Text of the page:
The Impact of Dissolved Organic Matter on Photodegradation Rates, Byproduct Formations, and Degradation Pathways for Two Neonicotinoid Insecticides in Simulated River Waters

Josephus F. Borsuah, Tiffany L. Messer, Daniel D. Snow, Steven D. Comfort, Shannon Bartelt-Hunt

Research output: Contribution to journalArticlepeer-review

Abstract

The influences of dissolved organic matter (DOM) on neonicotinoid photochemical degradation and product formation in natural waters remain unclear, potentially impacting the sustainability of river systems. Therefore, our overall objective was to investigate the photodegradation mechanisms and phototransformation byproducts of two neonicotinoid pesticides, imidacloprid and thiamethoxam, under simulated sunlight at the microcosm scale, to assess the implications of DOM for insecticide degradation in rivers. Direct and indirect photolysis were investigated using twelve water matrices to identify possible reaction pathways with two DOM sources and three quenching agents. Imidacloprid, thiamethoxam, and potential degradants were measured, and reaction pathways identified. The photodegradation rates for imidacloprid (0.156 to 0.531 h−1) and thiamethoxam (0.027 to 0.379 h−1) were measured. The Mississippi River DOM with 4-hydroxy-2,2,6,6-tetramethylpiperidinyloxy resulted in rapid formation of imidacloprid desnitro and imidacloprid urea as compared to other treatments. These observations indicate that the production of reactive oxygen species has the potential to influence the photodegradation of imidacloprid, via indirect photolysis, resulting in the formation of degradation products (e.g., imidacloprid desnitro) potentially harmful to non-target species. The findings offer insight into the potential role DOM in river systems has on sustainable water quality related to these two neonicotinoid degradation pathways and byproduct formations.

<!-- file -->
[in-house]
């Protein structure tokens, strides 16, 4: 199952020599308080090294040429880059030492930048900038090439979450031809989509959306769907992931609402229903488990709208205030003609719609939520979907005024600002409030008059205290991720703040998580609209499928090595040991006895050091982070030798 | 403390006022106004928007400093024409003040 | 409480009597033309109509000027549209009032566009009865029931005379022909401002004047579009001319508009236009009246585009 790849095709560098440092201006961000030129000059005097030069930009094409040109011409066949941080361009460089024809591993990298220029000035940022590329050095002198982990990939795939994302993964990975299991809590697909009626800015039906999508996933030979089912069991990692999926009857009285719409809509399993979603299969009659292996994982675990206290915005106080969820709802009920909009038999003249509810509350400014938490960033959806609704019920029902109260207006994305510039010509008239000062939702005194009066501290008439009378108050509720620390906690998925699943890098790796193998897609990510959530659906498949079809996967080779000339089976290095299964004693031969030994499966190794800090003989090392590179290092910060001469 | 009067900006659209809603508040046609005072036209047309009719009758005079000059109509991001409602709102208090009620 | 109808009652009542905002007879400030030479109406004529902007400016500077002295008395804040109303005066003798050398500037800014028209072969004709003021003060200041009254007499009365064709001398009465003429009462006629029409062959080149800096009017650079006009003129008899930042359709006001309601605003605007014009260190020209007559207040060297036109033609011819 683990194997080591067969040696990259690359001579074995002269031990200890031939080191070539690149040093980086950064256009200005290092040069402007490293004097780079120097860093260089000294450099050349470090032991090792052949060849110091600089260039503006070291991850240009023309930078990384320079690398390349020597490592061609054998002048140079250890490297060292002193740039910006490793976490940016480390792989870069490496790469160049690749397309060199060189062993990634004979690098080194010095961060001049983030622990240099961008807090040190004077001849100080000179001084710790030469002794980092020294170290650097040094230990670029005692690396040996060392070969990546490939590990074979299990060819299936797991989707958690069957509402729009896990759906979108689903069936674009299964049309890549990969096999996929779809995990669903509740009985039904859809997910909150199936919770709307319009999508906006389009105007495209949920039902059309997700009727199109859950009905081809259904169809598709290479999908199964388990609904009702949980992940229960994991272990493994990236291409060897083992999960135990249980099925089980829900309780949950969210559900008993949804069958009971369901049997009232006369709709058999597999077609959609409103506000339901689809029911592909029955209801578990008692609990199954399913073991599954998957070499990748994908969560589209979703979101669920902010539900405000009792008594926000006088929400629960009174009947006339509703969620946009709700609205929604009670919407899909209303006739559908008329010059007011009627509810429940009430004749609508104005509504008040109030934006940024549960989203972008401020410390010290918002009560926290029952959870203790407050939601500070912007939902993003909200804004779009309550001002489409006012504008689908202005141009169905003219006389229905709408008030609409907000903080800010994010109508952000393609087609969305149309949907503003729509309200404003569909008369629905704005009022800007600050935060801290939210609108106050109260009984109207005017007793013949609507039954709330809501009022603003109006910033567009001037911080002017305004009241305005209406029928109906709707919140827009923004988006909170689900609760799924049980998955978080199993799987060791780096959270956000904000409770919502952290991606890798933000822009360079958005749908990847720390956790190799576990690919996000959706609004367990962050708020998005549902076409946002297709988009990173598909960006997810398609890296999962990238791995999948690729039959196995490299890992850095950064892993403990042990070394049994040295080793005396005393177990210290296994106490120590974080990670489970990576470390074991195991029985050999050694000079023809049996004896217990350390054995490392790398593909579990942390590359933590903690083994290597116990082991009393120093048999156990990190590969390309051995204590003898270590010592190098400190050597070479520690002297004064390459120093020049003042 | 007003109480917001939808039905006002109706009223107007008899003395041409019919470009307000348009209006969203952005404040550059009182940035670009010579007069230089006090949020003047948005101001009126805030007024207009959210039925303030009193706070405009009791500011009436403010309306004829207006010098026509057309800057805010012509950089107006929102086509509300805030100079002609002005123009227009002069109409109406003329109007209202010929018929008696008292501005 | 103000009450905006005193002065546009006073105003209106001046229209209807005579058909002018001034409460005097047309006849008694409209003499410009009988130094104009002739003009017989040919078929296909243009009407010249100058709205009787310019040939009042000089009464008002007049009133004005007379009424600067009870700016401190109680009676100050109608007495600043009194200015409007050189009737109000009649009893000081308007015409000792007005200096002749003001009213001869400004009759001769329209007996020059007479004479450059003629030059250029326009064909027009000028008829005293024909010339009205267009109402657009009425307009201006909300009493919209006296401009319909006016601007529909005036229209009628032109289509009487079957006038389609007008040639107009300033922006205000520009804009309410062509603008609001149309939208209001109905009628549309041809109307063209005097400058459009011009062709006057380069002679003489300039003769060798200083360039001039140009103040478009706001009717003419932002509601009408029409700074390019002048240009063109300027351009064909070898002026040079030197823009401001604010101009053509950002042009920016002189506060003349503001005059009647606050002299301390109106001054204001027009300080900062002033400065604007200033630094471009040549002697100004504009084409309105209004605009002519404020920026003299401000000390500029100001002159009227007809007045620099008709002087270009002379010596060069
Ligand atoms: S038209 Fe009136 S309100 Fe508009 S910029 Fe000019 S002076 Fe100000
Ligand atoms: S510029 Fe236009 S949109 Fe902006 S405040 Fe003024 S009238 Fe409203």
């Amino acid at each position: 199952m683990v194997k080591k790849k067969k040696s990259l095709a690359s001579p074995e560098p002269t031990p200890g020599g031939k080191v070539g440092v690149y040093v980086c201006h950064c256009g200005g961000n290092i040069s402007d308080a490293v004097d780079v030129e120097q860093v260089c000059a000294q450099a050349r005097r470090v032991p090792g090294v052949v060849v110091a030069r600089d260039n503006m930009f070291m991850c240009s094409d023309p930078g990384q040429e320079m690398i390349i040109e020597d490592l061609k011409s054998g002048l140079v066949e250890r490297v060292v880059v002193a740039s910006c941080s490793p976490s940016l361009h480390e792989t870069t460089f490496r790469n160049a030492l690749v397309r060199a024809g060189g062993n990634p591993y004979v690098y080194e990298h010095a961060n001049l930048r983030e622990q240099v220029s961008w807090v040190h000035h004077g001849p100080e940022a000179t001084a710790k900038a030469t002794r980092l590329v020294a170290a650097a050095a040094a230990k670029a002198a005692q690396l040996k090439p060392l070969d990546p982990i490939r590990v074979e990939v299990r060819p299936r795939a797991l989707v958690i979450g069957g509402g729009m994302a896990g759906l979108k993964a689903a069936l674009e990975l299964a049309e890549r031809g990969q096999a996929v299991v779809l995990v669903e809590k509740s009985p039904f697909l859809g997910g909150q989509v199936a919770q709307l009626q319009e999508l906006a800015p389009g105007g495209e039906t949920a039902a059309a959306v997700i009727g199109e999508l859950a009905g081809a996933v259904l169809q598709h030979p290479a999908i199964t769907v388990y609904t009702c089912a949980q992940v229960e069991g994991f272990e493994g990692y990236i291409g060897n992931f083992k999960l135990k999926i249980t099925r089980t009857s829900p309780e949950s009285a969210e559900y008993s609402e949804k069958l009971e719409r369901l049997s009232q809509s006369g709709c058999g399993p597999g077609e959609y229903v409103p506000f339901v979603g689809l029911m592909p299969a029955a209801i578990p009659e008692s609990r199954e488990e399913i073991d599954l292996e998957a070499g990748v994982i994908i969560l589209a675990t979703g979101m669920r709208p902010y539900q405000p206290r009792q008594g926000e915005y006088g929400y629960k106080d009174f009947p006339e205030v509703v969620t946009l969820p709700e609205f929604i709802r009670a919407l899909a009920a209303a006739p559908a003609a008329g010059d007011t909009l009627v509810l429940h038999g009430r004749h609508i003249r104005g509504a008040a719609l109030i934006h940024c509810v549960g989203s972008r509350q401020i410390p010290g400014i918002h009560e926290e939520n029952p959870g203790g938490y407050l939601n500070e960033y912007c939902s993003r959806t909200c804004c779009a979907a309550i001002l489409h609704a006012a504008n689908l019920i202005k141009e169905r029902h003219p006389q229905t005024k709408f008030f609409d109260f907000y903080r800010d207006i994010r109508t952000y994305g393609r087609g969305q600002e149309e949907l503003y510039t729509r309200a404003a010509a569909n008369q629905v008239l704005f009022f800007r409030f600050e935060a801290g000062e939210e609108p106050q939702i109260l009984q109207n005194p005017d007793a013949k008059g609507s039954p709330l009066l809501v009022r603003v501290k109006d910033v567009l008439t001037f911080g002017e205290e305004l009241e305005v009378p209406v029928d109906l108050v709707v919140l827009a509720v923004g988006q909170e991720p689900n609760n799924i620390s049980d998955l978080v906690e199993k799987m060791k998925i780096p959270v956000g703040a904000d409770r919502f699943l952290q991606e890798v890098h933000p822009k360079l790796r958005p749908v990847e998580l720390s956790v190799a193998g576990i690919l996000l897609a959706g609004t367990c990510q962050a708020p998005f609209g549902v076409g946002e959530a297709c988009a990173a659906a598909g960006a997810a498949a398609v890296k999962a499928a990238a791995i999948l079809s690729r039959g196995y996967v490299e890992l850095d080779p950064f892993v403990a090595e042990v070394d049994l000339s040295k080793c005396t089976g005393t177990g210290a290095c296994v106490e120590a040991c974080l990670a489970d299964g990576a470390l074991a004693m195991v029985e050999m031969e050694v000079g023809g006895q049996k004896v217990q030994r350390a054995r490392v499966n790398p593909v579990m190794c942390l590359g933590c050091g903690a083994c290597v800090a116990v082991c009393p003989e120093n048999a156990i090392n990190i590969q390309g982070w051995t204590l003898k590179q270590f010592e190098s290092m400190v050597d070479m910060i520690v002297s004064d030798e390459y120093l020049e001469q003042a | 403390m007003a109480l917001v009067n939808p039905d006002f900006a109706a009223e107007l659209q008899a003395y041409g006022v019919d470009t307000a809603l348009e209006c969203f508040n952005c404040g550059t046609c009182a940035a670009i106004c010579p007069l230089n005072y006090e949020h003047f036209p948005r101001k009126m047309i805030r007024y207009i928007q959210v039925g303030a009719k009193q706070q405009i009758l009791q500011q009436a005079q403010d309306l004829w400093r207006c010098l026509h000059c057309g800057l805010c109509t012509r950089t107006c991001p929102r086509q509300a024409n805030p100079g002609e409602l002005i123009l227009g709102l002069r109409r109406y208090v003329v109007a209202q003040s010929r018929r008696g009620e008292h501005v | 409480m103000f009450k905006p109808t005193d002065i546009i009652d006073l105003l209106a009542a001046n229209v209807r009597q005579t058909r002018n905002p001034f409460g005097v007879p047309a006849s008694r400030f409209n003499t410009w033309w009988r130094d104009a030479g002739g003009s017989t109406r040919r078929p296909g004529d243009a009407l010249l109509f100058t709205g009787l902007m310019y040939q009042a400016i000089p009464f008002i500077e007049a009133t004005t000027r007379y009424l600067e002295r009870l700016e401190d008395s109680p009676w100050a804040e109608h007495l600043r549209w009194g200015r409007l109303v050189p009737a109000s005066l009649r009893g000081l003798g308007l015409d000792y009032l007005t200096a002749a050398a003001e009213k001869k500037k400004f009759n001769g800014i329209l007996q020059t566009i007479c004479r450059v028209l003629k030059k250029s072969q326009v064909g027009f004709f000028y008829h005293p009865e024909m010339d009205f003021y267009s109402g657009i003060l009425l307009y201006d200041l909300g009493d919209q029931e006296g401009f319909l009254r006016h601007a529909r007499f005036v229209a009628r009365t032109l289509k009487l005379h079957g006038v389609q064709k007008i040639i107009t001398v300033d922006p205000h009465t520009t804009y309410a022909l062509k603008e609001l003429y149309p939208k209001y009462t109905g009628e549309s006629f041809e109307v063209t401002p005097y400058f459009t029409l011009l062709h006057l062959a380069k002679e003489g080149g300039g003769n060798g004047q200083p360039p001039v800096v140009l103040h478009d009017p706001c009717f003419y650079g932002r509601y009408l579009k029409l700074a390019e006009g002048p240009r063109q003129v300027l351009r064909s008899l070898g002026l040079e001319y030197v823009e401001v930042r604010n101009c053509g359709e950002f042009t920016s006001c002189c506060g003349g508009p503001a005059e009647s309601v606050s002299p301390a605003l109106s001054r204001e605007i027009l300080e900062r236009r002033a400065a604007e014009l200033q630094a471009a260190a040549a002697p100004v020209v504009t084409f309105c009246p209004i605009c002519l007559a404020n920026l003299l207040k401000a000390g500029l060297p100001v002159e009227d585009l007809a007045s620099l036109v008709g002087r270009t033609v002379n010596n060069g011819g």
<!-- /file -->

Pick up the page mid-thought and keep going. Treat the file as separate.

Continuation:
Original languageEnglish (US)
Article number1181
JournalSustainability (Switzerland)
Volume16
Issue number3
DOIs
StatePublished - Feb 2024

Keywords

  • direct photolysis
  • dissolved organic matter
  • indirect photolysis
  • photodegradation
  • quenching agents
  • reactive oxygen species

ASJC Scopus subject areas

  • Computer Science (miscellaneous)
  • Geography, Planning and Development
  • Renewable Energy, Sustainability and the Environment
  • Environmental Science (miscellaneous)
  • Energy Engineering and Power Technology
  • Hardware and Architecture
  • Computer Networks and Communications
  • Management, Monitoring, Policy and Law

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